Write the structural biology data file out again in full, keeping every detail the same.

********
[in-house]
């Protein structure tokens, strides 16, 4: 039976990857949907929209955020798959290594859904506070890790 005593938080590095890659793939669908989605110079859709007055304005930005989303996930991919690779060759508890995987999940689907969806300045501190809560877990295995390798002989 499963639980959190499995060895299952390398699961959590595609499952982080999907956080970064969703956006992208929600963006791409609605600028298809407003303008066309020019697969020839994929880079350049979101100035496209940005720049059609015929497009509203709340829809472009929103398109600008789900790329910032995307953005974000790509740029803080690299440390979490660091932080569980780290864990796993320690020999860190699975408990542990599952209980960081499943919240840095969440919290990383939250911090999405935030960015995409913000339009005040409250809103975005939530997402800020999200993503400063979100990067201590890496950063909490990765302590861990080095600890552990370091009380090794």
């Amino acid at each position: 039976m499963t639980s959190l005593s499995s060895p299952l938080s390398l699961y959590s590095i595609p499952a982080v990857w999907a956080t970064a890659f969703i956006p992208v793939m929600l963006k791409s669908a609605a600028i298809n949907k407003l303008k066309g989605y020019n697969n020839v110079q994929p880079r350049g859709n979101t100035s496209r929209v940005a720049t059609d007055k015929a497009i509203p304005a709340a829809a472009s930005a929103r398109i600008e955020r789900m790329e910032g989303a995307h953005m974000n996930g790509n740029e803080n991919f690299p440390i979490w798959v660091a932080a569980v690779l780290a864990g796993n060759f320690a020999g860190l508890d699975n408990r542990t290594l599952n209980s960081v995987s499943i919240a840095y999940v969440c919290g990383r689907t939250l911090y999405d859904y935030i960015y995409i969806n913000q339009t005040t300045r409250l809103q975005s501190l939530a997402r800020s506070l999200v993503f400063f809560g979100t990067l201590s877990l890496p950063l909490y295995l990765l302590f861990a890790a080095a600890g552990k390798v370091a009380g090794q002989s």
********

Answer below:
[in-house]
């Protein structure tokens, strides 16, 4: 039976990857949907929209955020798959290594859904506070890790 005593938080590095890659793939669908989605110079859709007055304005930005989303996930991919690779060759508890995987999940689907969806300045501190809560877990295995390798002989 499963639980959190499995060895299952390398699961959590595609499952982080999907956080970064969703956006992208929600963006791409609605600028298809407003303008066309020019697969020839994929880079350049979101100035496209940005720049059609015929497009509203709340829809472009929103398109600008789900790329910032995307953005974000790509740029803080690299440390979490660091932080569980780290864990796993320690020999860190699975408990542990599952209980960081499943919240840095969440919290990383939250911090999405935030960015995409913000339009005040409250809103975005939530997402800020999200993503400063979100990067201590890496950063909490990765302590861990080095600890552990370091009380090794």
């Amino acid at each position: 039976m499963t639980s959190l005593s499995s060895p299952l938080s390398l699961y959590s590095i595609p499952a982080v990857w999907a956080t970064a890659f969703i956006p992208v793939m929600l963006k791409s669908a609605a600028i298809n949907k407003l303008k066309g989605y020019n697969n020839v110079q994929p880079r350049g859709n979101t100035s496209r929209v940005a720049t059609d007055k015929a497009i509203p304005a709340a829809a472009s930005a929103r398109i600008e955020r789900m790329e910032g989303a995307h953005m974000n996930g790509n740029e803080n991919f690299p440390i979490w798959v660091a932080a569980v690779l780290a864990g796993n060759f320690a020999g860190l508890d699975n408990r542990t290594l599952n209980s960081v995987s499943i919240a840095y999940v969440c919290g990383r689907t939250l911090y999405d859904y935030i960015y995409i969806n913000q339009t005040t300045r409250l809103q975005s501190l939530a997402r800020s506070l999200v993503f400063f809560g979100t990067l201590s877990l890496p950063l909490y295995l990765l302590f861990a890790a080095a600890g552990k390798v370091a009380g090794q002989s």